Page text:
What makes a good veggie burger? As there’s no meat patty involved, what should take its place? It depends who you ask. At one extreme, a burger made from 'lab-grown meat' was unveiled in London a few years ago and hailed as the future of 'meatless meat'. (Whether such 'cultured meat' should be considered vegetarian is another issue entirely). On the other hand, there are those unimaginative chefs that simply slap a few slices of mushrooms or halloumi cheese inside a bap and call it a burger.
We spent several weeks chomping through the capital's vegetarian burgers, and discovered the traditional meat patty replaced by everything from pâté (well, almost) to pakora. There are wildly different takes on what a veggie burger should be, and something to suit every taste and budget. Here's our pick of the best.
Bun Tikki at Roti Chai
Vibrant with Indian street food flavours, the Amritsar-style potato tikki burger at the casual yet modern Roti Chai is a joy both in terms of taste and good looks. Delicious, lightly spiced sultana-studded potato patty is topped with salad leaves, red onions and pomegranate seeds, snuggled inside a good toasted bun. There's a small pot of tamarind chutney on the side; and a cup of their lovely masala chai is the only other thing you'll need.
The restaurant is tucked into a little alleyway opposite Selfridges and is an ideal place to meet friends. Downstairs, the Dining Room offers a more traditional sit-down restaurant experience, but for the burgers and relaxed street food style, you'll want to opt for the Street Kitchen upstairs.
Roti Chai, 3 Portman Mews South, W1H 6AY
Fritter Burger at Honest Burgers
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We're addicted to the rosemary salted chips at this friendly, handsome restaurant chain — and the veggie burger you should order to accompany them ain't bad either.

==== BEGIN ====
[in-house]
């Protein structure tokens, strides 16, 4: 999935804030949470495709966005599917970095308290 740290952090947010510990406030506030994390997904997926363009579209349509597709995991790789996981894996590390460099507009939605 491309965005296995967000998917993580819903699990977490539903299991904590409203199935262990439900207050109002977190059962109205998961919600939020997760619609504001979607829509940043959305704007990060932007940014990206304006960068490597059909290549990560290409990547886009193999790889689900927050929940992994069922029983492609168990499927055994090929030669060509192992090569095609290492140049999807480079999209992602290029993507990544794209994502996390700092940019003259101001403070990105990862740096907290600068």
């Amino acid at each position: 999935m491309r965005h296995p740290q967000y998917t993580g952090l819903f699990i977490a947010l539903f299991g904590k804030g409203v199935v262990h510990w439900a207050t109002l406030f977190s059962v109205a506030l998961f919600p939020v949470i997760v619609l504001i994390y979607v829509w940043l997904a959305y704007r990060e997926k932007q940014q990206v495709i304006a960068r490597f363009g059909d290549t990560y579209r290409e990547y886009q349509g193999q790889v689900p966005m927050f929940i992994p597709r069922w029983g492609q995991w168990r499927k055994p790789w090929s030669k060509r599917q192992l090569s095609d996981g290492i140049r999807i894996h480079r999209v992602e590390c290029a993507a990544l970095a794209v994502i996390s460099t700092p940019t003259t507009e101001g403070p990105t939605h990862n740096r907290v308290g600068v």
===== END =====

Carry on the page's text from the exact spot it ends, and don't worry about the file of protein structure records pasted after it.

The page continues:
At Honest Burgers, the mildly spiced cauliflower and sweetcorn pakora (we couldn’t really taste the tomatoes and shallots) sits cosily inside a pretty good bun. We love the coolness of the tasty, raita-like cucumber and coriander yoghurt against the kick of hot sauce. The fritter was a bit overcooked on our most recent visit, but nonetheless this is one of the tastiest and most imaginative veggie burgers in town. Their vegan plant burger is a knockout too.
Honest Burgers, 189 Portobello Road, W11 2ED. There are many other branches around London.
Portobello 'Dig It' Mushroom Burger at Patty & Bun
Mercifully free of faux Americana — but popular with hipsters and tourists — this expanding burger chain now has venues in all corners of London. The veggie burger at Patty & Bun is a braised, lightly breaded portobello mushroom stuffed with garlic and parsley butter. The breadcrumb coating is thin, which prevents it from being stodgy. The hefty patty comes in a good toasted brioche bun that's light yet substantial enough to stand up to it.
The relishes are generous and don't make the burger soggy. They include cheese sauce, tarragon mayo, coleslaw and crisp lettuce — and you'll also need chilli sauce or mustard to cut through all that cheese, butter and egg extravaganza. The burgers come in greaseproof paper bags; no crockery here. One of the most enjoyable veggie burger experiences in London, and there's now a vegan option too — The Whoopi Goldburger.
Patty & Bun, 55 Goodge Street, W1T 1TQ. There are several other branches including Borough High Street, White City, Liverpool Street and Hackney.
Bourbon Buffalo Chicken Burger at Mildreds
One of our favourite veggie burgers in London is this mock chicken burger, which takes pride of place on Mildreds' contemporary yet compact burger menu.